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Old December 20th, 2010, 11:59 PM   #1
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Lights at motorways

Maybe some more than me sometimes looking at the lights at the motorways. I think the most classical motorway style of lighting is the twin arm with low pressure sodium lights. When I see that style think that's the real motorway feeling.

But I don't think all of the countries in Europe had low pressure sodium lights. And more and more of them are now replaced by high pressure sodium lights. Maybe more practical and more economic, but not that much motorway feeling around them.

But how many European countries get any low pressure sodium lights? In Sweden most of the motorways had them before, but many are now replaced by high pressure sodium. Same in Croatia and Serbia. They had a lot of low pressure sodium in former of Yugoslavia, but they are also replaced now at many places. Netherlands and UK had a very lot of them, and even more of them in Belgium. I had seen them in Poland, France, Luxembourg, Greece and Italy too. Also in Germany, but they have very few lights at motorways at all. But some of them still exist in Hamburg.

Netherlands and the UK have very similar style of the lights on the motorways. Same luminaries, and same style of twin arm lamp posts. Netherlands and the UK also have a lot of catenary lighting in exactly the same style.

But I think some countries never had any low pressure sodium at all in the history. I have never seen any low pressure sodium in Denmark at all and I think that never existed in Denmark at all. I think that’s the same with Spain and Portugal too. Also in Hungary, Czech republic or Slovakia I think they had never existed.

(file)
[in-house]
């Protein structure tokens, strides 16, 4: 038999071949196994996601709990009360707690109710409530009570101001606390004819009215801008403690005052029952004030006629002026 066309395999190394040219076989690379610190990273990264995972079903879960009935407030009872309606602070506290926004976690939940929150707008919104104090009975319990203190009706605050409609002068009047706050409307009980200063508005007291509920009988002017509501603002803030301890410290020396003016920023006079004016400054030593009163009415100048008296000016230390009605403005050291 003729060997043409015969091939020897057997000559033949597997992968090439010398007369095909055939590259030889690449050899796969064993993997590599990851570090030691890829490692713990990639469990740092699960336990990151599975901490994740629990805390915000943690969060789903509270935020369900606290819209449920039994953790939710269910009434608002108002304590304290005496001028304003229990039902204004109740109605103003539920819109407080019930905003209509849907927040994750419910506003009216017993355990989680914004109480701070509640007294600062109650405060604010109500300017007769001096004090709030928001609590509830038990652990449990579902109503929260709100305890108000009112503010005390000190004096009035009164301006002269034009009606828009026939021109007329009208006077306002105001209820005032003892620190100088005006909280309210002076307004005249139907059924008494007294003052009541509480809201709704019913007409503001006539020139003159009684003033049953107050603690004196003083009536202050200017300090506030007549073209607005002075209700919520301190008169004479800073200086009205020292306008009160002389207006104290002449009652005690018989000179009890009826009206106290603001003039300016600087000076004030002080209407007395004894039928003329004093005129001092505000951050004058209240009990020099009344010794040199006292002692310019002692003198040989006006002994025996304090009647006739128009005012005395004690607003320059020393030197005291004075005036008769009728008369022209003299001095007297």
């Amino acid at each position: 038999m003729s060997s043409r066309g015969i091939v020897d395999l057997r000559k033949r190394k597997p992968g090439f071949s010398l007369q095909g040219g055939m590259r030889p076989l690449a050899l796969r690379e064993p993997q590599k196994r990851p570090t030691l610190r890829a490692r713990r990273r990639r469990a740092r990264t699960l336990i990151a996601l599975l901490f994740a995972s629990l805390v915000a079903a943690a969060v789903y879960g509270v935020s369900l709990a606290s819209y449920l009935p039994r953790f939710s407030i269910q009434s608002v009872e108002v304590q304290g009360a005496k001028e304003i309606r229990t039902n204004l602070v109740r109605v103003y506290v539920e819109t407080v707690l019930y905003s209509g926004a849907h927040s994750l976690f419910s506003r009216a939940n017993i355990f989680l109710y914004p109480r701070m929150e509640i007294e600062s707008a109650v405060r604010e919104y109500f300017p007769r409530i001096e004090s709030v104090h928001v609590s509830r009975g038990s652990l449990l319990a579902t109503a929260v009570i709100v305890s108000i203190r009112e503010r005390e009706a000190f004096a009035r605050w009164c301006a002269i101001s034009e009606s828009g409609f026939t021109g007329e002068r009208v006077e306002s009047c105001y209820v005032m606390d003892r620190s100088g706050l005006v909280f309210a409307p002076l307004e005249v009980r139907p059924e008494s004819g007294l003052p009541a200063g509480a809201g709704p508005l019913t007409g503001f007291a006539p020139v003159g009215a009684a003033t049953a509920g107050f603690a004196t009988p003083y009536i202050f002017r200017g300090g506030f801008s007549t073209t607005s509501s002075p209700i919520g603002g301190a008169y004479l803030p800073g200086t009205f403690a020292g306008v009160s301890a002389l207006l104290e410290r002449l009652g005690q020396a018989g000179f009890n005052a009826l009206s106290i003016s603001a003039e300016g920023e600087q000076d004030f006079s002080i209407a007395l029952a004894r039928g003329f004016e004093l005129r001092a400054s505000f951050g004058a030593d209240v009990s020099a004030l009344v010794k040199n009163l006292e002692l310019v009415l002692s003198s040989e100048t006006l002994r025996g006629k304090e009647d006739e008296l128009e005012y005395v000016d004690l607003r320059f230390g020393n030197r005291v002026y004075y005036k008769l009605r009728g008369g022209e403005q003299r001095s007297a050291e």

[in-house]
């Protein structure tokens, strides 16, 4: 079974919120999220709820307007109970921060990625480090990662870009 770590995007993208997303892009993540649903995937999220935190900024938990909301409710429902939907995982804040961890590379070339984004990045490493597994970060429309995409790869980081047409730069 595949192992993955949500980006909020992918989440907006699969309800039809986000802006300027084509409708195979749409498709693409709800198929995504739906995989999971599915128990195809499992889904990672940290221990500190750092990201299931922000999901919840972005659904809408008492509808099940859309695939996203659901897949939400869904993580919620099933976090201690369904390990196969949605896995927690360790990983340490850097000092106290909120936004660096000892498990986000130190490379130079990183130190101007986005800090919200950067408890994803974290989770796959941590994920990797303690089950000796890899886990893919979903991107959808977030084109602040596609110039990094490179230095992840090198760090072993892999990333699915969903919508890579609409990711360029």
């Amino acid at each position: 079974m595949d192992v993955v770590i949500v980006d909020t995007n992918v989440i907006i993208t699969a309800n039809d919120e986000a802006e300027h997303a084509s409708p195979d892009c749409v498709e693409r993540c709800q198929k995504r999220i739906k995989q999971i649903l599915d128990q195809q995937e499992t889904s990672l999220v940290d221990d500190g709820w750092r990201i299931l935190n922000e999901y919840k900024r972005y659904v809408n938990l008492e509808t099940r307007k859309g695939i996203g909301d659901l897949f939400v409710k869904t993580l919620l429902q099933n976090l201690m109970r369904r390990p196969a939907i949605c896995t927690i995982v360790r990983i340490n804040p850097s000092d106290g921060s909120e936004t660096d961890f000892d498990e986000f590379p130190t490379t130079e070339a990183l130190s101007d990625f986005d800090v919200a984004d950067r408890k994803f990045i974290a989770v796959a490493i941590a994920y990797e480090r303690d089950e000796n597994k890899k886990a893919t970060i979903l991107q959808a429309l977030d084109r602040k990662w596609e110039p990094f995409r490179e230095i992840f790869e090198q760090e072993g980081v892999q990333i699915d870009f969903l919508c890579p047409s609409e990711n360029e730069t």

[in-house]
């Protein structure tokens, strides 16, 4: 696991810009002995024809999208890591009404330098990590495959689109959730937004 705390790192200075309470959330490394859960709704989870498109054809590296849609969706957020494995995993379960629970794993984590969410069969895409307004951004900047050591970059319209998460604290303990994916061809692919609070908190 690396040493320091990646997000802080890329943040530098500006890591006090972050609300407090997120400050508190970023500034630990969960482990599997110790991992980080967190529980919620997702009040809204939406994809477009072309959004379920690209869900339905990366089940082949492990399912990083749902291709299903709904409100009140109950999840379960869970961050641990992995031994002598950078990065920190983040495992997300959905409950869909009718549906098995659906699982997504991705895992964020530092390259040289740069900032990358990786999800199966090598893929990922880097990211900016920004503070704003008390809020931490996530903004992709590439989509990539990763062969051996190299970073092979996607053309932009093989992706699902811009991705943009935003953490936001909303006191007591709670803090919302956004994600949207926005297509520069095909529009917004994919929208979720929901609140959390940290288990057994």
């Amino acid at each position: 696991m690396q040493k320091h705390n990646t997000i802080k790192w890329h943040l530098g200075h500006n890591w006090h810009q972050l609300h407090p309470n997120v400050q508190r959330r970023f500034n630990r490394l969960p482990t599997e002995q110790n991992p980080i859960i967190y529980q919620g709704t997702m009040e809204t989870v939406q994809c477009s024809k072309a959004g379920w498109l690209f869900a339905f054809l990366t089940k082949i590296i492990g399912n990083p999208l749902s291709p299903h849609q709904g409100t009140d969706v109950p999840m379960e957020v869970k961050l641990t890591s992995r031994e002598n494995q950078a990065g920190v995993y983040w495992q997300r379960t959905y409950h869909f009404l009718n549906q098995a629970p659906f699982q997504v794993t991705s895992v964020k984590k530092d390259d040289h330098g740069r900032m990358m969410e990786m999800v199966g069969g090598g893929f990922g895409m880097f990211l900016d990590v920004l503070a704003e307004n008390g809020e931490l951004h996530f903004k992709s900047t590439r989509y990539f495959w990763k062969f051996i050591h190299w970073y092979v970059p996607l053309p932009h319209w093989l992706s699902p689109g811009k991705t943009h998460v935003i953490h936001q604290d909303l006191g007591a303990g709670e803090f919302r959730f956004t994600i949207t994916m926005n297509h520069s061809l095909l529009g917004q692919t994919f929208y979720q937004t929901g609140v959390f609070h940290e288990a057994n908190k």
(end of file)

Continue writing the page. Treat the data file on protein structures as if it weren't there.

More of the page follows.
Do anyone here know more about typical motorway lights?
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Old December 21st, 2010, 03:02 PM   #2
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Interesting topic!
I am from England, Low Pressure Motorway lights (or SOX lamps as they are called) used to be "king" on all UK motorways. Not now...

A great many have been replaced, only about 5% are left. If you see what I mean.

The M6 is having its last bits of orange SOX being replaced right now.
The M2, M4, M5, M11, M20, M26, M27, M42, M65, M65, M66 don't have ANY SOX Orange lamps all...

The M1, M25, M53, M54, M58, M40, M60 and M62 I think have some very small sections of SOX Orange but only a few KM's, if that. I doubt they will last much longer....

Belgium loves SOX lamps, they seem to want to hang on to them!

I am amazed that Germany only has a TINY amount of motorway lighting, considering the extent of the network and unlimited speeds.

I quite like some of the old SOX lamp designs, but to be honest new high pressure sodium lights are better.
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Old December 21st, 2010, 05:34 PM   #3
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I'm a real fan of SOX lamps.

SOX lamps was the king of the motorways in Sweden too before. If it was lamps at a motorway in Sweden before, it was only SOX lamps.
But also in Sweden only about 5 % are left. Maybe even more are replaced now. Also in Netherlands it looks like they prefer to replace the SOX lamps with high pressure sodium lights. I think also in former of Yugoslavia most of them are replaced now. They had before a lot of beautiful SOX lamps in Belgrade, but they are replaced by high pressure sodium lights at the E70 and E75 in Belgrade. In Stockholm there was a lot of SOX lamps at al motorways there. But they are replaced now. We had before some very nice SOX lamps in Uppsala as well but the last was replaced a few years ago.

But I think Belgium are going to keep their SOX lamps.
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Old December 21st, 2010, 06:37 PM   #4
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you're right about Croatia. we had a plenty of low pressure lights at motorways, but they are changed with high pressure. and those low pressure were really fabolous, i adored them!
anyway, you can find them still on Slavonska avenue in Zagreb (exit Zagreb east and direction west)
Svaki dan sanjam autobahn...
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Old December 21st, 2010, 11:57 PM   #5